CUH Logo

Mobile menu open

Breathing pattern disorders - an overview

Patient information A-Z

This leaflet is intended to provide information on breathing pattern disorders (BPD) which is most commonly known as dysfunctional breathing (DB) to people who have BPD, their families and carers.

What is a BPD?

BPD most commonly known as DB refers to a group of breathing disorders where there is an alteration in the normal patterns of breathing that can result in intermittent or chronic (long-term) respiratory and non-respiratory symptoms. Breathing should change, based on what we challenge ourselves with: for example, exercising.

Breathing should then return to normal once the challenge has passed. Sometimes, due to persistence of the challenge, breathing does not return to normal; at this point the breathing can then alter and become dysfunctional. Sometimes it may coexist with other conditions such as asthma.

What happens with BPD?

Your breathing should have equal effort from your upper chest and your diaphragm/abdominal region. If this is not the case dysfunction breathing can occur and become long standing (chronic) where your symptoms of breathlessness persist. Often this is not a sudden change and will happen over a long period of time. You can sometimes have a pattern of over breathing even when the body does not demand it. This then leads to your body adapting to this, often in a counterproductive way. You may experience symptoms such as a racing heart, tingling fingers, chest and throat tightness, chest pain and light headedness

Diagram showing how a breathing pattern disorder differs from normal breathing patterns

What are the causes of BPD?

Medical conditions Psychological factors Other factors
Medical conditions Asthma Psychological factors Anxiety Other factors Hormones
Medical conditions Chronic Obstructive Pulmonary Psychological factors Stress Other factors Alcohol
Medical conditions Disease (COPD) Psychological factors Depression Other factors Caffeine
Medical conditions Pneumonia Psychological factors Pain Other factors Nicotine
Medical conditions Cardiac problems Psychological factors Worry Other factors
Medical conditions Blood clots in the lungs Psychological factors Fear Other factors
Medical conditions Nasal problems - leading to mouth breathing Psychological factors Personality Disorder Other factors
Medical conditions Anaemia Psychological factors Other factors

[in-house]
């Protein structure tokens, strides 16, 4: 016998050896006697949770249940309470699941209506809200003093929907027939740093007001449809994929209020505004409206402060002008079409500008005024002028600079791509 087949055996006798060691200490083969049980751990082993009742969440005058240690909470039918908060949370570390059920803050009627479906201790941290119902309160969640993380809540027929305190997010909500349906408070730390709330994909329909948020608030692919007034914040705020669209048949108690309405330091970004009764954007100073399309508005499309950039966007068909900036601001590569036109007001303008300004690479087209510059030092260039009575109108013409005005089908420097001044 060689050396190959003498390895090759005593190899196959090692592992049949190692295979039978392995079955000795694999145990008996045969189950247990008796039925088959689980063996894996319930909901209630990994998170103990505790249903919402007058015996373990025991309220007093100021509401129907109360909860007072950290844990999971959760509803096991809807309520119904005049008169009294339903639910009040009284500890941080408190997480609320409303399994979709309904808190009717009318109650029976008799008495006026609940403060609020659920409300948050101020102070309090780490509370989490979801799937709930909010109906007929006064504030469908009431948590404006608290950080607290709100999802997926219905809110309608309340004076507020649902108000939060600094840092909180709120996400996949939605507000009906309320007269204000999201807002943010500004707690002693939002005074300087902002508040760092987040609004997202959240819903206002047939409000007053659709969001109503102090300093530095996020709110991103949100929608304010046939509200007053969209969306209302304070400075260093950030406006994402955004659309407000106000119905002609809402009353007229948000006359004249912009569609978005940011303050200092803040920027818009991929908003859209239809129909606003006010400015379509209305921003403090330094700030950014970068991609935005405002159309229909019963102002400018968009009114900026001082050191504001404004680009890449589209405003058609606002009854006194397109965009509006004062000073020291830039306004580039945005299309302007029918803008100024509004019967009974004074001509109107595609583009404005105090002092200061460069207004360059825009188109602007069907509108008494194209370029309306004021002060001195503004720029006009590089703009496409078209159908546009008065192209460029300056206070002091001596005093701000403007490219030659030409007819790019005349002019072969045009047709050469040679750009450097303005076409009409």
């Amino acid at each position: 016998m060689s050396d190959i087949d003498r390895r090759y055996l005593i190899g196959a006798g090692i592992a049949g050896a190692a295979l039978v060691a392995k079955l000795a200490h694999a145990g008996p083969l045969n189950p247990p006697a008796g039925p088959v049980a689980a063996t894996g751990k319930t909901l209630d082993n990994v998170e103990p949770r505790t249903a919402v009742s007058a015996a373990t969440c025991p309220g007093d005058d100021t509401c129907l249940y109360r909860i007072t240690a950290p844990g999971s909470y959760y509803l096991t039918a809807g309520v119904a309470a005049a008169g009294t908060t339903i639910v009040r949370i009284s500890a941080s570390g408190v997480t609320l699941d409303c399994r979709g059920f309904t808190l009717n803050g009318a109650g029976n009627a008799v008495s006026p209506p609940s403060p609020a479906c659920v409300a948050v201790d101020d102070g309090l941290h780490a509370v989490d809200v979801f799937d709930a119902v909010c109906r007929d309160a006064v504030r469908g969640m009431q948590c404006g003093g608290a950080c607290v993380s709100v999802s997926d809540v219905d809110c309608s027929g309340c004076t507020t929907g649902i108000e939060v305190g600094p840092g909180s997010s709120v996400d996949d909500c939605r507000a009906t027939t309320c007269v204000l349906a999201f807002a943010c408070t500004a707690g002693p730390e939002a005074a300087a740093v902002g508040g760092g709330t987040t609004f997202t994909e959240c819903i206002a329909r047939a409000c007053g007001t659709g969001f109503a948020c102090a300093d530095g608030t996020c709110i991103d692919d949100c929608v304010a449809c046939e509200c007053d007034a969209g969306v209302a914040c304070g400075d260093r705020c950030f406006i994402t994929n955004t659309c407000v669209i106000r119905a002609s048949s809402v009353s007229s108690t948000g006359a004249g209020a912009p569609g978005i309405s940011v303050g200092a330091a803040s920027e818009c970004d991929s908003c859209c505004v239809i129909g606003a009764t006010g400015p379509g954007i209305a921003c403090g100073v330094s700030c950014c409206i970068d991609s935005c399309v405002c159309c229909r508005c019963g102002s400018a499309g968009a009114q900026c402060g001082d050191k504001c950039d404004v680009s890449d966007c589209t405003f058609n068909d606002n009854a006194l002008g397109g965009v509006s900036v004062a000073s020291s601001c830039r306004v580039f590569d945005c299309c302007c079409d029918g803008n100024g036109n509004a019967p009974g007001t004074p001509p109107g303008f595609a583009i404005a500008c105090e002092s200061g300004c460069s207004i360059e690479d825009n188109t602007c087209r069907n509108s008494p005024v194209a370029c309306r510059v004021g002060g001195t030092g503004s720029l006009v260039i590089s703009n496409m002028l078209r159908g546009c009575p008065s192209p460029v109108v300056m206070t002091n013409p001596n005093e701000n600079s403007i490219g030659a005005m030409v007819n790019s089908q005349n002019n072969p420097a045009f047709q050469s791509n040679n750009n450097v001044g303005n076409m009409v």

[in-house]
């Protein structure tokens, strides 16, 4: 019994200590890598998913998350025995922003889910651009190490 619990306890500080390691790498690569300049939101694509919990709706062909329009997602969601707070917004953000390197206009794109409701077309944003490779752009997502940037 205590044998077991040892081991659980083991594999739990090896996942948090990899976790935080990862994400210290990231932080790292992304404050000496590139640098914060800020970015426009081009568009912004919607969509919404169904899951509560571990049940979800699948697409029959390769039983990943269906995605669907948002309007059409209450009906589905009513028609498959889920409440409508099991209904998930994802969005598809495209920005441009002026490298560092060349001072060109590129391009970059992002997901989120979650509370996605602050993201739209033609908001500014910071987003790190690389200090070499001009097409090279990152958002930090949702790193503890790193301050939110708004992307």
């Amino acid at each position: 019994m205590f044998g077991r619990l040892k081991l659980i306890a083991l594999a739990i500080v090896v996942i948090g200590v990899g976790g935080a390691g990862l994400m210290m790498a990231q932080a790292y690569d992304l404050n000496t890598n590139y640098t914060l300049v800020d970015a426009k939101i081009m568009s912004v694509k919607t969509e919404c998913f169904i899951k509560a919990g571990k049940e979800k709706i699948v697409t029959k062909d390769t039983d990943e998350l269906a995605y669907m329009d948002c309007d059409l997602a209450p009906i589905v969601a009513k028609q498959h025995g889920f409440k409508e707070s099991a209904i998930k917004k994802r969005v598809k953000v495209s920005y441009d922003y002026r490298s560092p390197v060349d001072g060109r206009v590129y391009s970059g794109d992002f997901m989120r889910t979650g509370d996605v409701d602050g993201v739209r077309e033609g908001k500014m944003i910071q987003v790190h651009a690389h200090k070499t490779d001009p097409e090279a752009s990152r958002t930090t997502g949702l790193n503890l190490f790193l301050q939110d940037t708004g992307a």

Medical conditions Fibromyalgia Psychological factors Other factors

What are the possible signs and symptoms of BPD?

  • Inability to take deep breath
  • Sensation of not enough air in the chest
  • Tightness around chest or throat
  • Chest pain
  • Yawning
  • Sighing
  • Dizziness of light headedness
  • Blurred vision
  • Sensation of fast or irregular heart beats
  • Bloating feeling in the stomach
  • Tingling fingers
  • Cold hands or feet

How might I know if my breathing pattern is affected or wrong?

  • If I am breathing through my mouth
  • If my breathing is noisy
  • If I am breathing too fast or shallow
  • If my upper chest moves outwards more than my tummy during my in-breath
  • If I am frequently yawning and sighing
  • If I am finding difficulty co-ordinating my breathing during talking and or eating
  • If I am having muscular tension, aches/pains mainly around shoulder, neck and jaw
  • If I am feeling exhausted all the time and finding difficult to concentrate.

How is BPD assessed?

BPD can be assessed by a respiratory physiotherapist or doctor in a clinical setting, sometimes requiring an exercise test called a cardiopulmonary exercise test (CPET). This will give a more detailed report into how you respond to exercise and possibly give explanations for your symptoms.

How can I manage BPD?

Being aware and recognising the pattern, symptoms and triggers is the first step in managing this. Once aware of these things and seeing a specialist respiratory physiotherapist, this will then help educate you and advice on strategies that may help. In some cases seeing a clinical or health psychologist may also be helpful and this is something you can discuss in clinic.

We are smoke-free

Smoking is not allowed anywhere on the hospital campus. For advice and support in quitting, contact your GP or the free NHS stop smoking helpline on 0800 169 0 169.

Other formats

Help accessing this information in other formats is available. To find out more about the services we provide, please visit our patient information help page (see link below) or telephone 01223 256998.

Contact us

Cambridge University Hospitals
NHS Foundation Trust
Hills Road, Cambridge

Telephone +44 (0)1223 245151